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Two important questions to ask before you buy Target Corporation (NYSE:TGT) is, how it makes money and how it spends its cash. What is left after investment, determines the value of the stock since this cash flow technically belongs to investors of the company. I’ve analysed below, the health and outlook of Target’s cash flow, which will help you understand the stock from a cash standpoint. Cash is an important concept to grasp as an investor, as it directly impacts the value of your shares and the future growth potential of your portfolio.
What is free cash flow?
Free cash flow (FCF) is the amount of cash Target has left after it pays off its expenses, including its net capital expenditures, which is what the company needs to spend each year to maintain or grow its business operations.
I will be analysing Target’s FCF by looking at its FCF yield and its operating cash flow growth. The yield will tell us whether the stock is generating enough cash to compensate for the risk investors take on by holding a single stock, which I will compare to the market index. The growth will proxy for sustainability levels of this cash generation.
Free Cash Flow = Operating Cash Flows – Net Capital Expenditure
Free Cash Flow Yield = Free Cash Flow / Enterprise Value
where Enterprise Value = Market Capitalisation + Net Debt
Along with a positive operating cash flow, Target also generates a positive free cash flow. However, the yield of 3.28% is not sufficient to compensate for the level of risk investors are taking on. This is because Target’s yield is well-below the market yield, in addition to serving higher risk compared to the well-diversified market index.
Does Target have a favourable cash flow trend?Can Target improve its operating cash production in the future? Let’s take a quick look at the cash flow trend the company is expected to deliver over time. Over the next three years, Target is expected to deliver a decline in operating cash flow compared to the most recent level, which is not an encouraging sign. Below is a table of Target’s operating cash flow in the past year, as well as the anticipated level going forward.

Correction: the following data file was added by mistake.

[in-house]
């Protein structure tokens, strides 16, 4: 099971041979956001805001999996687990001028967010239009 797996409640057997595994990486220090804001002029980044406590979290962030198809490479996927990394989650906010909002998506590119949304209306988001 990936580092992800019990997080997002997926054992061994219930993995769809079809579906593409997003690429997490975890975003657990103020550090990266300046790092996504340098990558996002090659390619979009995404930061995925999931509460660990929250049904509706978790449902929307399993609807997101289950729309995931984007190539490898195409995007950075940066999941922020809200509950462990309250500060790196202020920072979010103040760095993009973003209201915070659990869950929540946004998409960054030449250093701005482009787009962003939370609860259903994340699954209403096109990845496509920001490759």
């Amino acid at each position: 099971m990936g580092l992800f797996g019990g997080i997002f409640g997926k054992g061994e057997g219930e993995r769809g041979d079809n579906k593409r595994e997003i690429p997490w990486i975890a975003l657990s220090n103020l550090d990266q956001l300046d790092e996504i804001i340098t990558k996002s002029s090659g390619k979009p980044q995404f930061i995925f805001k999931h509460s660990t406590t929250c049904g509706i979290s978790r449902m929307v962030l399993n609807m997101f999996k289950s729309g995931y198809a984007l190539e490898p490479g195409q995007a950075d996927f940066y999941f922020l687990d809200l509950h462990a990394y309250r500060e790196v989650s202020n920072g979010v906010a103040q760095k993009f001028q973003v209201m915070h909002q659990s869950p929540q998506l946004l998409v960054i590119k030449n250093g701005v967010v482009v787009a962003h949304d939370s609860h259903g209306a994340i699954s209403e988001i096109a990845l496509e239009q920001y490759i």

|Current||+1 year||+2 year||+3 year|
|Operating Cash Flow (OCF)||US$6.1b||US$5.7b||US$5.9b||US$6.0b|
|OCF Growth Year-On-Year||-5.8%||2.8%||2.2%|
|OCF Growth From Current Year||-3.1%||-1.0%|
Low free cash flow yield means you are not currently well-compensated for the risk you’re taking on by holding onto Target relative to a well-diversified market index. Moreover, the stock’s negative growth prospects in terms of cash flow, seems worrisome. Keep in mind that cash is only one aspect of investment analysis and there are other important fundamentals to assess. I suggest you continue to research Target to get a more holistic view of the company by looking at:
- Valuation: What is TGT worth today? Is the stock undervalued, even when its growth outlook is factored into its intrinsic value? The intrinsic value infographic in our free research report helps visualize whether TGT is currently mispriced by the market.
- Management Team: An experienced management team on the helm increases our confidence in the business – take a look at who sits on Target’s board and the CEO’s back ground.
- Other High-Performing Stocks: If you believe you should cushion your portfolio with something less risky, scroll through our free list of these great stocks here.
To help readers see past the short term volatility of the financial market, we aim to bring you a long-term focused research analysis purely driven by fundamental data. Note that our analysis does not factor in the latest price-sensitive company announcements.
The author is an independent contributor and at the time of publication had no position in the stocks mentioned. For errors that warrant correction please contact the editor at firstname.lastname@example.org.